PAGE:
Wednesday, November 17, 2010

The CIO Edge: Seven Leadership Skills You Need to Drive Results

Over the next several weeks, I will be highlighting the seven critical skills that my co-authors and I researched and identified as differentiators for world-class CIO's. The truth of the matter is that these skills are in many ways applicable to any C-suite leader, so this need not be of interest only to current or aspiring CIOs. The seven skills have less to do with one's proficiency from a functional/technical standpoint or overall business acumen (although those are necessary skills) and more with how effective leaders engage with diverse stakeholders to deliver results through people, by people and with people.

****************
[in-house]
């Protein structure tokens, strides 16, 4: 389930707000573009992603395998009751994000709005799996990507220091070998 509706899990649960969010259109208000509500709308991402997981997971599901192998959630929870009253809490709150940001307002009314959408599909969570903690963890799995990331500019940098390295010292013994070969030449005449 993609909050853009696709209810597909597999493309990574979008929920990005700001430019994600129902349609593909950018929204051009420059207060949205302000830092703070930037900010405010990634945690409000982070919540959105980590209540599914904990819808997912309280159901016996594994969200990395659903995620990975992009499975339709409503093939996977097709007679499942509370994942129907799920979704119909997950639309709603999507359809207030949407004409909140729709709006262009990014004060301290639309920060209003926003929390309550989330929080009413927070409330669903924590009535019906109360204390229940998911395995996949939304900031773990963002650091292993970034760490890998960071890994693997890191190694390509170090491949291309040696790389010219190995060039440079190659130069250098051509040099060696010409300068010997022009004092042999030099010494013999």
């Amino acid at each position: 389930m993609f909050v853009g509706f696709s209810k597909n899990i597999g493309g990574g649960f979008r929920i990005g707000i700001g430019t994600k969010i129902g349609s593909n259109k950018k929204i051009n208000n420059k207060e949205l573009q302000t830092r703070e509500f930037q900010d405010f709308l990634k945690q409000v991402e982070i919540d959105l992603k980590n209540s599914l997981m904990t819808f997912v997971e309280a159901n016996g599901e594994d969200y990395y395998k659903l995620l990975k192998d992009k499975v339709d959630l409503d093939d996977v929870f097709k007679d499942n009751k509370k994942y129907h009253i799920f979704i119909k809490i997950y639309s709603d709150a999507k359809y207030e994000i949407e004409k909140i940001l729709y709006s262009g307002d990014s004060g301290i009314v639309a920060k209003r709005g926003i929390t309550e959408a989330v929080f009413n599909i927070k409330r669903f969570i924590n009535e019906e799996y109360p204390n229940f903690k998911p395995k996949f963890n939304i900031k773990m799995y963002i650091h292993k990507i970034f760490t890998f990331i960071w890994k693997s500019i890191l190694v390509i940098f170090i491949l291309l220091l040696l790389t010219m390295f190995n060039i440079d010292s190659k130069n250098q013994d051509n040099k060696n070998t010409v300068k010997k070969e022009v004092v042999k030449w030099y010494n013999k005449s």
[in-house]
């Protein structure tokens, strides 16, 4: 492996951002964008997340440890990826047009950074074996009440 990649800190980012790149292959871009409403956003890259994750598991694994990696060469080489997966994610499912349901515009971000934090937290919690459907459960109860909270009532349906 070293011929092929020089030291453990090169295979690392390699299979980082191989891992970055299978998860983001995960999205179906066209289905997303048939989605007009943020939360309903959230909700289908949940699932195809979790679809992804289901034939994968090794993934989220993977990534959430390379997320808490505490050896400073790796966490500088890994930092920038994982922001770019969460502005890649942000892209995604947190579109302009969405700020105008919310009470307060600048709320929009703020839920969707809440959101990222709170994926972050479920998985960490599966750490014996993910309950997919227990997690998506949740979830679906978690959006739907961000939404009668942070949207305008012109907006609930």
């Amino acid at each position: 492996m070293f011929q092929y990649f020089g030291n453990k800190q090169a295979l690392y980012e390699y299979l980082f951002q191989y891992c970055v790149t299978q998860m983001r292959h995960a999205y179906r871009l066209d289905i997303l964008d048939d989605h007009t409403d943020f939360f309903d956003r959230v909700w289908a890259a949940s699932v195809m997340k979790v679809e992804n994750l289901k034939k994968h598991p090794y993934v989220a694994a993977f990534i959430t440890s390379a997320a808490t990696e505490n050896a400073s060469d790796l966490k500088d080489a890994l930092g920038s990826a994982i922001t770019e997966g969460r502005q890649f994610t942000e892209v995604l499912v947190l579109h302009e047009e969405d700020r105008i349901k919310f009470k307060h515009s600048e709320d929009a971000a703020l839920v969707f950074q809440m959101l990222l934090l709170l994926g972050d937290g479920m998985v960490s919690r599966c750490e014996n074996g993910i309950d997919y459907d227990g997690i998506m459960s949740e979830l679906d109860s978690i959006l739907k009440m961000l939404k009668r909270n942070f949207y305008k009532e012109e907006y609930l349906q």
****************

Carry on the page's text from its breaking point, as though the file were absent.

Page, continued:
To find out more and to get the overall context, I have included a link to a blad that features the introductory chapter of the book:

From here, I will go on to reveal and explore each of the seven skills one by one.

Stay tuned.

Tuesday, November 9, 2010

Lessons Learned

In just a few days, the latest book project I have been a part of, The CIO Edge, will be released worldwide. In the coming weeks I will write plenty about the content of the book, but before I do I wanted to take a moment to reflect on the process itself.

First off, I want to thank my co-authors, Graham and Karen, for their amazing contributions and for making the book writing process such a memorable experience. Part of what made it such a great experience is what I find myself reflecting on. Throughout the process we received several comments from our editors and others working with us on what a remarkable job we did of working together as a team; frankly, much better than they had typically seen when three or more authors get together to write a book.